As we know the prevalence of diabetes is rising rapidly. This is particularly true in case of prediabetes which is not exactly a disease per se but is a condition in which blood sugar levels are higher than normal. The increase in prevalence is estimated to be >470 million people worldwide by the year 2030.
Prediabetes can be a risk of developing type 2 diabetes mellitus and other related health issues as well, if not managed with appropriate interventions. It might not show any symptoms beforehand, which is why it is important to have regular blood sugar testing. It is observed in a 13-year study (British Whitehall II study) that, two pathological abnormalities such as insulin resistance and beta-cell dysfunction can exist even before the onset of diabetes (diagnosed after 13 years).
According to WHO, diabetes is measured in two states, impaired fasting glucose (IFG) and impaired glucose tolerance (IGT) based on a 2-h oral glucose tolerance test.
Those having IFG in the range of 100-125 mg/DL, IGT in 140-199 mg/dL range along with another clinical variable, hemoglobin A1c (A1c), which shows the average glucose levels over the last 3 months in the range of 5.7-6.4% have prediabetes. WHO has termed prediabetes as ‘Intermediate Hyperglycaemia’.
Although prediabetic people often don’t have symptoms, a few of the subtle symptoms that are not necessarily present but can be noticed are
- Increased thirst
- Itchy skin
- Frequent urination
- Blurry vision
- Recurring infections, and
- Abnormal hunger levels – Hyperphagia or polyphagia
With no glucose uptake by cells, there will be no or less production of energy in the cells. This process triggers excessive hunger (hyperphagia), due to which abnormally high amounts of foods are consumed and sometimes in more intervals (polyphagia).
Polyphagia is an abnormally increased appetite, often accompanied by excessive hunger and the urge to eat more than usual hyperphagia, on the other hand, refers to an excessive or insatiable appetite, regardless of whether it is normal or abnormal.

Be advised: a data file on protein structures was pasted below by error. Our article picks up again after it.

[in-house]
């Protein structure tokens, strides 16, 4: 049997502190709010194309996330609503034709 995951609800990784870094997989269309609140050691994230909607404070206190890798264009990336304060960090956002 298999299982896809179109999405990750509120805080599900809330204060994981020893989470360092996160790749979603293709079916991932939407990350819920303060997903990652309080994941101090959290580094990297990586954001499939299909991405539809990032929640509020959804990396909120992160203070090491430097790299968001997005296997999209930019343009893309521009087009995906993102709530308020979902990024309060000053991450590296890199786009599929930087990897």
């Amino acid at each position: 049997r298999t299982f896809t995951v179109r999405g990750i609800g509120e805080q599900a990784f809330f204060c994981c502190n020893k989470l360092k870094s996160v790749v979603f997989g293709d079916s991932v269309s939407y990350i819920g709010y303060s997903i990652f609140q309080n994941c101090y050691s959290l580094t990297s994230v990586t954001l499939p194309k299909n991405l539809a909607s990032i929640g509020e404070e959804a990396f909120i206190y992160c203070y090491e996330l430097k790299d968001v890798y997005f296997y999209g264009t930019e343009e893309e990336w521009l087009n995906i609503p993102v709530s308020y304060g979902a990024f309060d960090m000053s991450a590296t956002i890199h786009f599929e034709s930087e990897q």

Risks Leading To Prediabetes
Other risk factors that lead to prediabetes include being overweight or obese, having a family history of diabetes, gestational diabetes, being physically inactive, and having other lifestyle conditions such as high blood pressure or high cholesterol.
Are There Any Treatments For Prediabetes?
Making lifestyle modifications has shown a 40-70% reduction in the risks leading to diabetes. Treatment for prediabetes typically involves making lifestyle changes that may include losing weight (every 1 kg reduction in weight reduces the risk by 16%; Hamman et al., 2006), increasing physical activity, and making dietary changes (such reducing fat intake to <30%, of which <10% being saturated fat, avoiding high sugary foods, etc). Depending on the case, along with the above modifiable factors, medications may also be prescribed to help manage blood sugar levels.
Prediabetes is a warning call to reverse the blood sugar levels to normal (normoglycemia) and avoid a myriad of associated diseases.
Author: Praveena Kuchipudi (INFS Faculty)
- Rett, K. and Gottwald-Hostalek, U. (2019) ‘Understanding prediabetes: definition, prevalence, burden and treatment options for an emerging disease’, Current Medical Research and Opinion, 35(9), pp. 1529–1534. doi: 10.1080/03007995.2019.1601455.
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- Tabák, A. G., Jokela, M., Akbaraly, T. N., Brunner, E. J., Kivimäki, M., & Witte, D. R. (2009) ‘Trajectories of glycaemia, insulin sensitivity, and insulin secretion before diagnosis of type 2 diabetes: an analysis from the Whitehall II study’, Lancet (London, England), 373(9682), pp 2215–2221. doi: 10.1016/S0140-6736(09)60619-X.